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Thursday, March 04, 2021

Ladakh disengagement: India wants both to pull out, step by step

According to sources, details of this disengagement mechanism -- in terms of which height or area will be vacated and the scale -- will be decided during diplomatic engagements and future military level talks.

Written by Deeptiman Tiwary | New Delhi |
Updated: January 27, 2021 7:20:27 am
Ladakh disengagement: India wants both to pull out, step by stepIndia proposed that from the next meeting, detailed discussions should also be held on the withdrawal of Chinese troops from Depsang Plains.

HAVING WITHSTOOD the peak of winter face to face with Chinese troops in eastern Ladakh, India has toughened its stance on negotiations with China over withdrawal of troops from friction points in the region in the nearly ten-month border standoff, sources told The Indian Express.

During Sunday’s military commander-level talks on the Chinese side of the Chushul-Moldo meeting point, India, sources said, rejected China’s last proposal on troop withdrawals and insisted that any disengagement would have to be a “simultaneous and step-by-step effort” by both sides.

Besides, India proposed that from the next meeting, detailed discussions should also be held on the withdrawal of Chinese troops from Depsang Plains.

Sources said that in the latest round of talks, India said it would not agree to the Chinese proposal that their troops would withdraw to Finger 8 on the north bank of Pangong Tso after India withdraws from the south bank of the lake.

China, which is currently occupying positions till Finger 4 on the north bank, had made this proposal during the eighth round of military talks on November 6, 2020. It had said both sides would vacate the friction point on Finger 4 with India restricting itself to Finger 3 and China going back to Finger 8, with neither side patrolling the area in between.

“It was made clear that this proposal was not acceptable as it was conditional on our withdrawal first. We have told them this time that any disengagement can only be a simultaneous and step-by-step effort. We can’t be asked to vacate an entire region at one go and then wait for China to keep its end of the bargain. But this meeting was more positive than the last one. An in-principle agreement on a mechanism was achieved by the two sides during the meeting. It has been agreed that each step of withdrawal will be physically verified by both sides before moving on to the next step,” a Government source said, underlining the trust deficit on disengagement.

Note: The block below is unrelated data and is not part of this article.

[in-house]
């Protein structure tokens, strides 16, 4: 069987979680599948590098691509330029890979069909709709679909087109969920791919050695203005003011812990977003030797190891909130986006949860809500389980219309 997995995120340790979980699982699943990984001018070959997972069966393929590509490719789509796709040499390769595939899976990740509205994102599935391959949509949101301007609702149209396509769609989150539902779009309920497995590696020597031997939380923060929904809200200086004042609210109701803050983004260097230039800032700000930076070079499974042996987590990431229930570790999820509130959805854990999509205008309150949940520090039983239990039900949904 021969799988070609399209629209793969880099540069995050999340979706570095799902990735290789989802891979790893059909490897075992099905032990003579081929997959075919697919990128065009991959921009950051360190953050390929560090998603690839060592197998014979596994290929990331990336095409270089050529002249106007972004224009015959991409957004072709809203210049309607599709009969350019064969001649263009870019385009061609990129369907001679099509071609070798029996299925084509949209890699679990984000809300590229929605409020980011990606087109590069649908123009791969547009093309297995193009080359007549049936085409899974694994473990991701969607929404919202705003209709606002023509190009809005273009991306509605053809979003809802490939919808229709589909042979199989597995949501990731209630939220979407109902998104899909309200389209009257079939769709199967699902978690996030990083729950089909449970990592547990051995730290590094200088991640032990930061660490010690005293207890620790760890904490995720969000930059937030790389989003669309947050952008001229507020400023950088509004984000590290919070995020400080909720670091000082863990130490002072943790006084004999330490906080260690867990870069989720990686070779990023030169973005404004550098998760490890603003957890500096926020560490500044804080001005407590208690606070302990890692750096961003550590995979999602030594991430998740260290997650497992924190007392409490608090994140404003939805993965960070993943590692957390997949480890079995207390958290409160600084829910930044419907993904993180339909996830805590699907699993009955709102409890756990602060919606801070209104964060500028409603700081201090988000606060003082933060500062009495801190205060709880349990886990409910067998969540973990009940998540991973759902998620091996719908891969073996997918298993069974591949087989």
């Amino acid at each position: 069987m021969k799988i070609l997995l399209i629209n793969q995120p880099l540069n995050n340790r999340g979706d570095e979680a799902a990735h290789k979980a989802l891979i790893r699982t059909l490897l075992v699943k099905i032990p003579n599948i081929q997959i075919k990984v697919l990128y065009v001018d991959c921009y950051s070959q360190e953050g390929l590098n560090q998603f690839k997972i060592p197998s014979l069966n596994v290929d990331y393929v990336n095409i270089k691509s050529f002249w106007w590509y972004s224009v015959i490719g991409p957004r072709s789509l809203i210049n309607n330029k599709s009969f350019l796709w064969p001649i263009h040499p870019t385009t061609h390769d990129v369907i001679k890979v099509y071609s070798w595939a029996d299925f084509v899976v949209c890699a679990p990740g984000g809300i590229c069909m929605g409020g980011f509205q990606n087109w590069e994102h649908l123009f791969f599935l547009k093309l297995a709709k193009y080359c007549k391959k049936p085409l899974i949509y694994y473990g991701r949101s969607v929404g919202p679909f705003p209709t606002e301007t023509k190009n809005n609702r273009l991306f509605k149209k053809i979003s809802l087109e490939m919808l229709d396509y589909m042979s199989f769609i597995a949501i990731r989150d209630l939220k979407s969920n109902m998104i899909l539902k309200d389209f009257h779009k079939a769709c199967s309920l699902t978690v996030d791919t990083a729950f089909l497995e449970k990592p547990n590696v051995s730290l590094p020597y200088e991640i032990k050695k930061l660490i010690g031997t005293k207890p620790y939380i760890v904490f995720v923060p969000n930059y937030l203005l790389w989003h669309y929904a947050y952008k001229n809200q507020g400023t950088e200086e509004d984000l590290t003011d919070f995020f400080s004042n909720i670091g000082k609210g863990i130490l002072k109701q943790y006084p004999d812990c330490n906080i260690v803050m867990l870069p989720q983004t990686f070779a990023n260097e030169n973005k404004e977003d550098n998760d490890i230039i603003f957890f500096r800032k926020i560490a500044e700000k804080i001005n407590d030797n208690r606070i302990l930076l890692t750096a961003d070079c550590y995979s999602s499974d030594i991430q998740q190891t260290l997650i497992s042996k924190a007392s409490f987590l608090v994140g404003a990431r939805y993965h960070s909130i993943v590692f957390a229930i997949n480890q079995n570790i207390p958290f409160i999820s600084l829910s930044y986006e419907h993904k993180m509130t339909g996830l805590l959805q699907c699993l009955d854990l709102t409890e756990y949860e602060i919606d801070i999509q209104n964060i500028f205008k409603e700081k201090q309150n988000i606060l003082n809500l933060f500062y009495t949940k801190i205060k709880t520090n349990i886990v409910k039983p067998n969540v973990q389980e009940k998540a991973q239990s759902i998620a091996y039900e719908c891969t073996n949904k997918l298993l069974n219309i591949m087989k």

According to sources, details of this disengagement mechanism — in terms of which height or area will be vacated and the scale — will be decided during diplomatic engagements and future military level talks.

“It has also been made clear that in the next round of talks, Depsang will also be discussed and that the entire eastern Ladakh region will be part of negotiations. Until now, they have insisted on disengagement at Pangong Tso where there is eyeball-to-eyeball confrontation,” sources said.

The Depsang issue, officials maintained, predates the current standoff by several years. In Depsang Plains, which is close to the strategically sensitive Daulat Beg Oldie post near the Karakoram Pass in the north, the Chinese have been blocking Indian soldiers at a place called Bottleneck from accessing Patrolling Points (PP) 10, 11, 11A, 12 and 13.

India’s current position, sources in the security establishment said, is bolstered by the fact that its troops withstood harsh winter and that there is no compulsion now to cede ground. Besides, they said, the Chinese have been brought to the negotiating table by India’s preemptive capture of key heights on the south bank of Pangong Tso in the Rezang La sector.

“It has brought China under pressure. We are overlooking some of their key posts from the heights we have captured. It is the only leverage we have over China for negotiations. It can’t be wasted on pushing them to Finger 8 alone. This could be a long process, but we have no option if we do not want matters to escalate in the summer,” sources said.

A Home Ministry official told The Indian Express that this push in talks was laid down over the last couple of months when both sides agreed to thinning of troops at friction points and across the region. “There has been about 30 per cent reduction in troops by both sides. It was imperative for both sides given the harsh winter and inhospitable conditions at those heights. Troops have to be rotated much faster in these conditions, and reduced strength at friction points helps,” the official said.

On Monday, the Army described the ninth round of military level talks held the day before as “positive, practical and constructive”, and said it had “enhanced mutual trust and understanding”. It said in a statement that the “two sides had a candid and in-depth exchange of views on disengagement along the Line of Actual Control in the Western Sector of China-India border areas”.

“The two sides agreed to push for an early disengagement of the frontline troops. They also agreed to follow the important consensus of their state leaders, maintain the good momentum of dialogue and negotiation, and hold the 10th round of the Corps Commander Level Meeting at an early date to jointly advance de-escalation,” it said.

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